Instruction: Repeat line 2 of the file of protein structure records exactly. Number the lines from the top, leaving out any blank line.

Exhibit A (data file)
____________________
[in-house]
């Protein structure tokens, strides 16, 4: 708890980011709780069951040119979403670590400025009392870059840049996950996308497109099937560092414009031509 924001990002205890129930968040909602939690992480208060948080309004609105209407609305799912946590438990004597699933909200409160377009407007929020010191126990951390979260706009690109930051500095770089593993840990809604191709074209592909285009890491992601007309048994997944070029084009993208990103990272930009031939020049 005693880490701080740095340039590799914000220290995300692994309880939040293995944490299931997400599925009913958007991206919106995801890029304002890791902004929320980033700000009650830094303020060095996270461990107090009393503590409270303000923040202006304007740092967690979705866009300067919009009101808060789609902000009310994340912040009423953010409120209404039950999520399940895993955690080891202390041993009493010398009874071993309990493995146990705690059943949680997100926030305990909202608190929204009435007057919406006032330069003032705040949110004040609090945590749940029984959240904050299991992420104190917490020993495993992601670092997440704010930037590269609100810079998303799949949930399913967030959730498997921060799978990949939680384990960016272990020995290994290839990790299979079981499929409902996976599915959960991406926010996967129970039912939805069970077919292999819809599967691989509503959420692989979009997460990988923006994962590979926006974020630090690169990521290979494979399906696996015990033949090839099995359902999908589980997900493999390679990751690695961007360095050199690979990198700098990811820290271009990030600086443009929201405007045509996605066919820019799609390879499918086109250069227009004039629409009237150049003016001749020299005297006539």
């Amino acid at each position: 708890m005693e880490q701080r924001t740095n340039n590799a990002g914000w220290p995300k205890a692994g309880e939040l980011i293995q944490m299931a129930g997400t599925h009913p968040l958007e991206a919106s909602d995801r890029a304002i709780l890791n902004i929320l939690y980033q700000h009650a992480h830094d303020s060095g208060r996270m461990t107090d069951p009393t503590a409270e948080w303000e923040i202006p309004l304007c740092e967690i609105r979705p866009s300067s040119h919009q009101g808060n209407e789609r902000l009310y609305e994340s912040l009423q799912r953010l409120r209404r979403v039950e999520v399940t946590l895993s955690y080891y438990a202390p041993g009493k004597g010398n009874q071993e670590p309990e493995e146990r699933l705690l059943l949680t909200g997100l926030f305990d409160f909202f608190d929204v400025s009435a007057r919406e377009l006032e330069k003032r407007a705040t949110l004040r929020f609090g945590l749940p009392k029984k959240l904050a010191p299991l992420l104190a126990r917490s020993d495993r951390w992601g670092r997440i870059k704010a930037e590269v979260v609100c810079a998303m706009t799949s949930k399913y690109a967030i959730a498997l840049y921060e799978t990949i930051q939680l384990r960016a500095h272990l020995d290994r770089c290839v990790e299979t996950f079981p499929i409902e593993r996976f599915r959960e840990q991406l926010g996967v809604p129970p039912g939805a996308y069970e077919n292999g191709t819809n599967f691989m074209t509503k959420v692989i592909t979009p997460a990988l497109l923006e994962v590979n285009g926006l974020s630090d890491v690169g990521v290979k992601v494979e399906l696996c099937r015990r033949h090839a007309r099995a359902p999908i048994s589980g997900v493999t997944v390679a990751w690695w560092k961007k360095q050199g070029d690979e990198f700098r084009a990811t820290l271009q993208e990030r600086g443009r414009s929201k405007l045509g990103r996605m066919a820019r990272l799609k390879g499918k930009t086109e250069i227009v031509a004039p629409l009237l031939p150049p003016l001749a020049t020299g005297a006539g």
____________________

């Protein structure tokens, strides 16, 4: 708890980011709780069951040119979403670590400025009392870059840049996950996308497109099937560092414009031509 924001990002205890129930968040909602939690992480208060948080309004609105209407609305799912946590438990004597699933909200409160377009407007929020010191126990951390979260706009690109930051500095770089593993840990809604191709074209592909285009890491992601007309048994997944070029084009993208990103990272930009031939020049 005693880490701080740095340039590799914000220290995300692994309880939040293995944490299931997400599925009913958007991206919106995801890029304002890791902004929320980033700000009650830094303020060095996270461990107090009393503590409270303000923040202006304007740092967690979705866009300067919009009101808060789609902000009310994340912040009423953010409120209404039950999520399940895993955690080891202390041993009493010398009874071993309990493995146990705690059943949680997100926030305990909202608190929204009435007057919406006032330069003032705040949110004040609090945590749940029984959240904050299991992420104190917490020993495993992601670092997440704010930037590269609100810079998303799949949930399913967030959730498997921060799978990949939680384990960016272990020995290994290839990790299979079981499929409902996976599915959960991406926010996967129970039912939805069970077919292999819809599967691989509503959420692989979009997460990988923006994962590979926006974020630090690169990521290979494979399906696996015990033949090839099995359902999908589980997900493999390679990751690695961007360095050199690979990198700098990811820290271009990030600086443009929201405007045509996605066919820019799609390879499918086109250069227009004039629409009237150049003016001749020299005297006539």